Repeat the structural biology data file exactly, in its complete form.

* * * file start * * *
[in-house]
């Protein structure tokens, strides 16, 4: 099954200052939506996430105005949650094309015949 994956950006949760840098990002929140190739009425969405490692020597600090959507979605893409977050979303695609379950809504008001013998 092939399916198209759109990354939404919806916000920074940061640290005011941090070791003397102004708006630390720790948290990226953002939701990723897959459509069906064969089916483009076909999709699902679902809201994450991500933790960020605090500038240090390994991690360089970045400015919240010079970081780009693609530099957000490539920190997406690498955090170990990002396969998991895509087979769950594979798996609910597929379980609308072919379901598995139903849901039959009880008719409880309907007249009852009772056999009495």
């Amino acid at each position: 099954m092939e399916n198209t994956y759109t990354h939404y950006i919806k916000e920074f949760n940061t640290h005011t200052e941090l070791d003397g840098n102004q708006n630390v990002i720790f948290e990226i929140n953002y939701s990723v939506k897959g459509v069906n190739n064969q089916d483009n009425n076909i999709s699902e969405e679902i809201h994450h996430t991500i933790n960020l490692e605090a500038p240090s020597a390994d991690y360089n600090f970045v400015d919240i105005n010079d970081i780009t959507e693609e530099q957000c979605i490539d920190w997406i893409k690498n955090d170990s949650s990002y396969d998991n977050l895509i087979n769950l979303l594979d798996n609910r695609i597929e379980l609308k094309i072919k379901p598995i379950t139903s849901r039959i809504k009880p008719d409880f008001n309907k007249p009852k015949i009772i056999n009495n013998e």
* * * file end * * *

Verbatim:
[in-house]
């Protein structure tokens, strides 16, 4: 099954200052939506996430105005949650094309015949 994956950006949760840098990002929140190739009425969405490692020597600090959507979605893409977050979303695609379950809504008001013998 092939399916198209759109990354939404919806916000920074940061640290005011941090070791003397102004708006630390720790948290990226953002939701990723897959459509069906064969089916483009076909999709699902679902809201994450991500933790960020605090500038240090390994991690360089970045400015919240010079970081780009693609530099957000490539920190997406690498955090170990990002396969998991895509087979769950594979798996609910597929379980609308072919379901598995139903849901039959009880008719409880309907007249009852009772056999009495």
């Amino acid at each position: 099954m092939e399916n198209t994956y759109t990354h939404y950006i919806k916000e920074f949760n940061t640290h005011t200052e941090l070791d003397g840098n102004q708006n630390v990002i720790f948290e990226i929140n953002y939701s990723v939506k897959g459509v069906n190739n064969q089916d483009n009425n076909i999709s699902e969405e679902i809201h994450h996430t991500i933790n960020l490692e605090a500038p240090s020597a390994d991690y360089n600090f970045v400015d919240i105005n010079d970081i780009t959507e693609e530099q957000c979605i490539d920190w997406i893409k690498n955090d170990s949650s990002y396969d998991n977050l895509i087979n769950l979303l594979d798996n609910r695609i597929e379980l609308k094309i072919k379901p598995i379950t139903s849901r039959i809504k009880p008719d409880f008001n309907k007249p009852k015949i009772i056999n009495n013998e």